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Income, Preferences, and the Dynamics of Policy Responsiveness

  • Joseph Daniel Ura (a1) and Christopher R. Ellis (a2)

A variety of measures indicate that income inequality has grown significantly in the United States during the last three decades (APSA 2004; Brandolini and Smeeding 2006). In a flurry of recent research, scholars have attributed this trend to the failure of the national government to represent the preferences of ordinary citizens in general and less wealthy citizens in particular (APSA 2004; Bartels 2004; 2006; Gilens 2005), who participate in politics less consistently and contribute fewer resources to political candidates than their wealthier peers (Verba, Schlozman, and Brady 1995). The American Political Science Association's (APSA) Task Force on Inequality and American Democracy summarizes this representative failure hypothesis: “disparities in participation ensure that ordinary Americans speak in a whisper while the most advantaged roar” (2004, 2).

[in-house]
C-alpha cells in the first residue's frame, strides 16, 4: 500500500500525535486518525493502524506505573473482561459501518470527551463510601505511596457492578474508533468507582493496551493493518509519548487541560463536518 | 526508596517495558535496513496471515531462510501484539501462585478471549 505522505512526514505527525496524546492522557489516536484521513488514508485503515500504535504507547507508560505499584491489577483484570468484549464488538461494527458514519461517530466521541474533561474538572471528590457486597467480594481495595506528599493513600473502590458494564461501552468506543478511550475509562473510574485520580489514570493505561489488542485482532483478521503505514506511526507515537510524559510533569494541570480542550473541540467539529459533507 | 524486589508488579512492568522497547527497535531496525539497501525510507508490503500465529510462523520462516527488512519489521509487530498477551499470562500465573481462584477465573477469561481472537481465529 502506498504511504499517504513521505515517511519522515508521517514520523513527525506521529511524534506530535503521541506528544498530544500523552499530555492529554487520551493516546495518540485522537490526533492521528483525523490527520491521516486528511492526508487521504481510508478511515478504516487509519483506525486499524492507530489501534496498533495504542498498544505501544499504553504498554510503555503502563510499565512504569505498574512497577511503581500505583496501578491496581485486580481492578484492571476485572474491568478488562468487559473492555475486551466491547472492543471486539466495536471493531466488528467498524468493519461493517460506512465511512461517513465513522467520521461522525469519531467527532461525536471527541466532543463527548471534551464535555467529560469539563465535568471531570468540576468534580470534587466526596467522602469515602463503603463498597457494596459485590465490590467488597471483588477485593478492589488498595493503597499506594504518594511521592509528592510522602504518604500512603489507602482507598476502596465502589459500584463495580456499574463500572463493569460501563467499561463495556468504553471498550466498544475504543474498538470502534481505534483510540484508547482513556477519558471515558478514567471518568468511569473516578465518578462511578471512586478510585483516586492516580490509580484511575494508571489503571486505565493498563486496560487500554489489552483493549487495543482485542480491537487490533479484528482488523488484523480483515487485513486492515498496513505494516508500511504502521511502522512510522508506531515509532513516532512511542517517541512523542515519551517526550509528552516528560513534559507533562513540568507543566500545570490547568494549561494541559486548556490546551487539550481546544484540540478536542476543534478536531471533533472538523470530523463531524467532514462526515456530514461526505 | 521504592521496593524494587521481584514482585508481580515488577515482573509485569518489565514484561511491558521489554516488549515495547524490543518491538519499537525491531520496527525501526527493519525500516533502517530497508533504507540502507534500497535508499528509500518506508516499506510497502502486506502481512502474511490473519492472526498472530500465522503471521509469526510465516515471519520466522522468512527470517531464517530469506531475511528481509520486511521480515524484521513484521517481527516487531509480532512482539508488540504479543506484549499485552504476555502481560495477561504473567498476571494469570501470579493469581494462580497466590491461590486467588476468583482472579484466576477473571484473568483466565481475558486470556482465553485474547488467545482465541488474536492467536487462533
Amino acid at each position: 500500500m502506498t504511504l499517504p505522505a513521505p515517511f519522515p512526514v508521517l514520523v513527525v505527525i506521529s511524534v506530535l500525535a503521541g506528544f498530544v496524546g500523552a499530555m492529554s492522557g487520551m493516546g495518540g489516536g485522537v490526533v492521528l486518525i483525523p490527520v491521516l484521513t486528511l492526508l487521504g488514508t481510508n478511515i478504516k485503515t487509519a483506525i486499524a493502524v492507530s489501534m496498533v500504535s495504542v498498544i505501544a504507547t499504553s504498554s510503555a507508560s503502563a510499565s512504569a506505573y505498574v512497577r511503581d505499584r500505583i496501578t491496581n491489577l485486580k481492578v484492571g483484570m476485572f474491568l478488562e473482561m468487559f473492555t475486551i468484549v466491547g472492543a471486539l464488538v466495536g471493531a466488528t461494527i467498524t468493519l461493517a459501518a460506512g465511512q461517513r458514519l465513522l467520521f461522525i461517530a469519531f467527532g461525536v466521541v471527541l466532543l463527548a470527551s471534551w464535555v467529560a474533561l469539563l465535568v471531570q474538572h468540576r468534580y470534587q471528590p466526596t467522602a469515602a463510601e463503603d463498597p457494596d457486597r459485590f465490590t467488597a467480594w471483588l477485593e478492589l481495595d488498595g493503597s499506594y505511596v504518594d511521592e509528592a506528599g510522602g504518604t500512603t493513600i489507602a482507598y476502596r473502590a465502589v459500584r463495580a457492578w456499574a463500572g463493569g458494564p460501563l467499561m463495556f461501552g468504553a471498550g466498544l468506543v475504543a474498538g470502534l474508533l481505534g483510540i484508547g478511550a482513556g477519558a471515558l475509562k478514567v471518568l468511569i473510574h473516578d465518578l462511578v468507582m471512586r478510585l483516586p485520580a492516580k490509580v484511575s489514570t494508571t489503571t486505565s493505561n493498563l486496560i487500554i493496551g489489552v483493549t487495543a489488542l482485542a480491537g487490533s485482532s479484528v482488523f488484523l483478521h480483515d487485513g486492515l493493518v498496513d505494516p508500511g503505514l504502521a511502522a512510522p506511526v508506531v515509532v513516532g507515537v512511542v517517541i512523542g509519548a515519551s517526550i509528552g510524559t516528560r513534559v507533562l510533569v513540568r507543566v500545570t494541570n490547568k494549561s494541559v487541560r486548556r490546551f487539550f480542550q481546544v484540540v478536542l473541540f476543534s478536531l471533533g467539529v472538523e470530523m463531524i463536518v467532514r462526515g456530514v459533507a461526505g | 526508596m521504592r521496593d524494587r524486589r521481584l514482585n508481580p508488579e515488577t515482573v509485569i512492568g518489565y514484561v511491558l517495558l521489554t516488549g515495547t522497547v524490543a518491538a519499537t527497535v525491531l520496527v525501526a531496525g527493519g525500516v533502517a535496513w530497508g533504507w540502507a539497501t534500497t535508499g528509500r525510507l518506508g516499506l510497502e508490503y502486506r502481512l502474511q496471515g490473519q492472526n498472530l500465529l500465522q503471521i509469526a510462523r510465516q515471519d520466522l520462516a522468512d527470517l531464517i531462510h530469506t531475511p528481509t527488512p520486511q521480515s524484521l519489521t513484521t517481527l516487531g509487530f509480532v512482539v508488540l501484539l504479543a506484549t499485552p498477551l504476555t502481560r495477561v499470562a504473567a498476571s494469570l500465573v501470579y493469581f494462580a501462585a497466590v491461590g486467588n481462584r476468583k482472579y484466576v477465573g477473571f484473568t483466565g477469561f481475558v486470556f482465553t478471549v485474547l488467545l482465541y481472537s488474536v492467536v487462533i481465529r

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PS: Political Science & Politics
  • ISSN: 1049-0965
  • EISSN: 1537-5935
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